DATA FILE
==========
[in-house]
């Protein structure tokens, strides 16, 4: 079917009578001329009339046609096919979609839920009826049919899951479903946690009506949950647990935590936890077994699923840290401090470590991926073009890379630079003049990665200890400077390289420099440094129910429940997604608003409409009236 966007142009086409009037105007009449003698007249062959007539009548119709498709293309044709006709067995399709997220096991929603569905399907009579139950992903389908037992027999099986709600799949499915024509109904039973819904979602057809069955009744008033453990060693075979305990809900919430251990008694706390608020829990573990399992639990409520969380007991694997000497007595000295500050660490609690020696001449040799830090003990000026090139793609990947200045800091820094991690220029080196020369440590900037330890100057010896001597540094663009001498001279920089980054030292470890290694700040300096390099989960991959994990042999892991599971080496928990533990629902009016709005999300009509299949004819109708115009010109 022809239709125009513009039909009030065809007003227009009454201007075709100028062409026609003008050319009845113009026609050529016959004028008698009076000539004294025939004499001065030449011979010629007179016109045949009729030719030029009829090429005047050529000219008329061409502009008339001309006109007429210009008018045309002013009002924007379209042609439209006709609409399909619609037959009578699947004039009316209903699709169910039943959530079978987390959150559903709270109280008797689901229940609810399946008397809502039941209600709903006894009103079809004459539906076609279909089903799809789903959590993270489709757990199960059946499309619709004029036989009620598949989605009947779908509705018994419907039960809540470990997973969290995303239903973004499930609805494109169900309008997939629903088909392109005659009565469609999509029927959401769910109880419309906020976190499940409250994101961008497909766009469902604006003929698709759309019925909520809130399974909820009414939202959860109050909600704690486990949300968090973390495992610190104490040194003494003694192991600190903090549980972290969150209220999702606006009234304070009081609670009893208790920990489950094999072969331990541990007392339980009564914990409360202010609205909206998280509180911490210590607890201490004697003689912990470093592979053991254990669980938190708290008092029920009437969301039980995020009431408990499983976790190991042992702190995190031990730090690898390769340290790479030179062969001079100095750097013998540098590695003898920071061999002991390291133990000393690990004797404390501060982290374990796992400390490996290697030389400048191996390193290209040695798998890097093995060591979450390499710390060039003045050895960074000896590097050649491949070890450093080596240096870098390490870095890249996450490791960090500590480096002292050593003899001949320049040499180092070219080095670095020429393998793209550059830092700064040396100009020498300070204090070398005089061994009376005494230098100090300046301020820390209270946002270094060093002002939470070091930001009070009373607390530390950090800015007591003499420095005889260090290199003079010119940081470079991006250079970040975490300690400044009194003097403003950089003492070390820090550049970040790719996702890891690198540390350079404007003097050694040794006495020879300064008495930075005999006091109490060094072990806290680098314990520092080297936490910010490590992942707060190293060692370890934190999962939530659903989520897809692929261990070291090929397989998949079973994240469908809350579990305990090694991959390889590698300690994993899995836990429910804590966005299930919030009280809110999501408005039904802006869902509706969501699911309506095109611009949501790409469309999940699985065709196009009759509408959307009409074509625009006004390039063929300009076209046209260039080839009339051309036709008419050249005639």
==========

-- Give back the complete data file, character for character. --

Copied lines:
[in-house]
């Protein structure tokens, strides 16, 4: 079917009578001329009339046609096919979609839920009826049919899951479903946690009506949950647990935590936890077994699923840290401090470590991926073009890379630079003049990665200890400077390289420099440094129910429940997604608003409409009236 966007142009086409009037105007009449003698007249062959007539009548119709498709293309044709006709067995399709997220096991929603569905399907009579139950992903389908037992027999099986709600799949499915024509109904039973819904979602057809069955009744008033453990060693075979305990809900919430251990008694706390608020829990573990399992639990409520969380007991694997000497007595000295500050660490609690020696001449040799830090003990000026090139793609990947200045800091820094991690220029080196020369440590900037330890100057010896001597540094663009001498001279920089980054030292470890290694700040300096390099989960991959994990042999892991599971080496928990533990629902009016709005999300009509299949004819109708115009010109 022809239709125009513009039909009030065809007003227009009454201007075709100028062409026609003008050319009845113009026609050529016959004028008698009076000539004294025939004499001065030449011979010629007179016109045949009729030719030029009829090429005047050529000219008329061409502009008339001309006109007429210009008018045309002013009002924007379209042609439209006709609409399909619609037959009578699947004039009316209903699709169910039943959530079978987390959150559903709270109280008797689901229940609810399946008397809502039941209600709903006894009103079809004459539906076609279909089903799809789903959590993270489709757990199960059946499309619709004029036989009620598949989605009947779908509705018994419907039960809540470990997973969290995303239903973004499930609805494109169900309008997939629903088909392109005659009565469609999509029927959401769910109880419309906020976190499940409250994101961008497909766009469902604006003929698709759309019925909520809130399974909820009414939202959860109050909600704690486990949300968090973390495992610190104490040194003494003694192991600190903090549980972290969150209220999702606006009234304070009081609670009893208790920990489950094999072969331990541990007392339980009564914990409360202010609205909206998280509180911490210590607890201490004697003689912990470093592979053991254990669980938190708290008092029920009437969301039980995020009431408990499983976790190991042992702190995190031990730090690898390769340290790479030179062969001079100095750097013998540098590695003898920071061999002991390291133990000393690990004797404390501060982290374990796992400390490996290697030389400048191996390193290209040695798998890097093995060591979450390499710390060039003045050895960074000896590097050649491949070890450093080596240096870098390490870095890249996450490791960090500590480096002292050593003899001949320049040499180092070219080095670095020429393998793209550059830092700064040396100009020498300070204090070398005089061994009376005494230098100090300046301020820390209270946002270094060093002002939470070091930001009070009373607390530390950090800015007591003499420095005889260090290199003079010119940081470079991006250079970040975490300690400044009194003097403003950089003492070390820090550049970040790719996702890891690198540390350079404007003097050694040794006495020879300064008495930075005999006091109490060094072990806290680098314990520092080297936490910010490590992942707060190293060692370890934190999962939530659903989520897809692929261990070291090929397989998949079973994240469908809350579990305990090694991959390889590698300690994993899995836990429910804590966005299930919030009280809110999501408005039904802006869902509706969501699911309506095109611009949501790409469309999940699985065709196009009759509408959307009409074509625009006004390039063929300009076209046209260039080839009339051309036709008419050249005639």